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Structural diversity among the viruses is most obvious when the makeup of viral genomes is considered. Genomes can be made of RNA or DNA and be either double stranded or single stranded. For viruses with single-stranded genomes, the nucleic acid can be either of the same polarity (indicated by a +) or of a different polarity ( -) from that of the viral mRNA produced during infection. In the case of adeno-associated viruses, the particles are a mixture: about half contain (+)DNA; the other half contain (-)DNA. The arenaviruses and bunyaviruses are unusual in having an RNA genome, part of which has the same polarity as the mRNA and part of which is complementary to the corresponding mRNA.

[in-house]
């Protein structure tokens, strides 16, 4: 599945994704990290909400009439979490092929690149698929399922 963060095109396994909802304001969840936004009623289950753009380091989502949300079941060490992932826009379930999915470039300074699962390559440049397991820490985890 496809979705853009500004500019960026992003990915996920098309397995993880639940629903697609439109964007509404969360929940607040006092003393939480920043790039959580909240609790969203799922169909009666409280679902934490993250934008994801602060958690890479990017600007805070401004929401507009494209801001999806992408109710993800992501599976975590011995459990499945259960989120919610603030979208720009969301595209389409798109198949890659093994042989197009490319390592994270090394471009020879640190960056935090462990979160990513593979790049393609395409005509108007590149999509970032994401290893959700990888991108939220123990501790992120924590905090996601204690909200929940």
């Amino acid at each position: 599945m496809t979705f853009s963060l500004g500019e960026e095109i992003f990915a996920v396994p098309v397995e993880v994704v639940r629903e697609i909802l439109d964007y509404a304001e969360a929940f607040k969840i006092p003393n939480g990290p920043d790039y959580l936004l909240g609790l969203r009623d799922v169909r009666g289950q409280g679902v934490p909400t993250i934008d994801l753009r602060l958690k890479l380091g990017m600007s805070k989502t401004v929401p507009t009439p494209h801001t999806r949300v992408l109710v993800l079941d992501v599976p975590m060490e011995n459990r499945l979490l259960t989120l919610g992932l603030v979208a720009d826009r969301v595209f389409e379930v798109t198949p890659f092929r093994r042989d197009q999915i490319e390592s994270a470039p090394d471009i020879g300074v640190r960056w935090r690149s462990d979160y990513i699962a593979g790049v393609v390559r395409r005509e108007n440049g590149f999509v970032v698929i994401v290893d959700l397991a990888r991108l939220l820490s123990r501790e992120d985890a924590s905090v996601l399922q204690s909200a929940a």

Both linear and circular genomes are known. Whereas the genomes of most viruses are composed of a single nucleic acid molecule, in some cases several pieces of nucleic acid constitute the complete genome. Such viruses are said to have segmentedgenomes. One virus class (retroviruses) carries two identical copies of its genome and is therefore diploid. A few viral genomes (picornaviruses, hepatitis B virus, and adenoviruses) contain covalently attached protein on the ends of the DNA or RNA chains that are remnants of the replication process.
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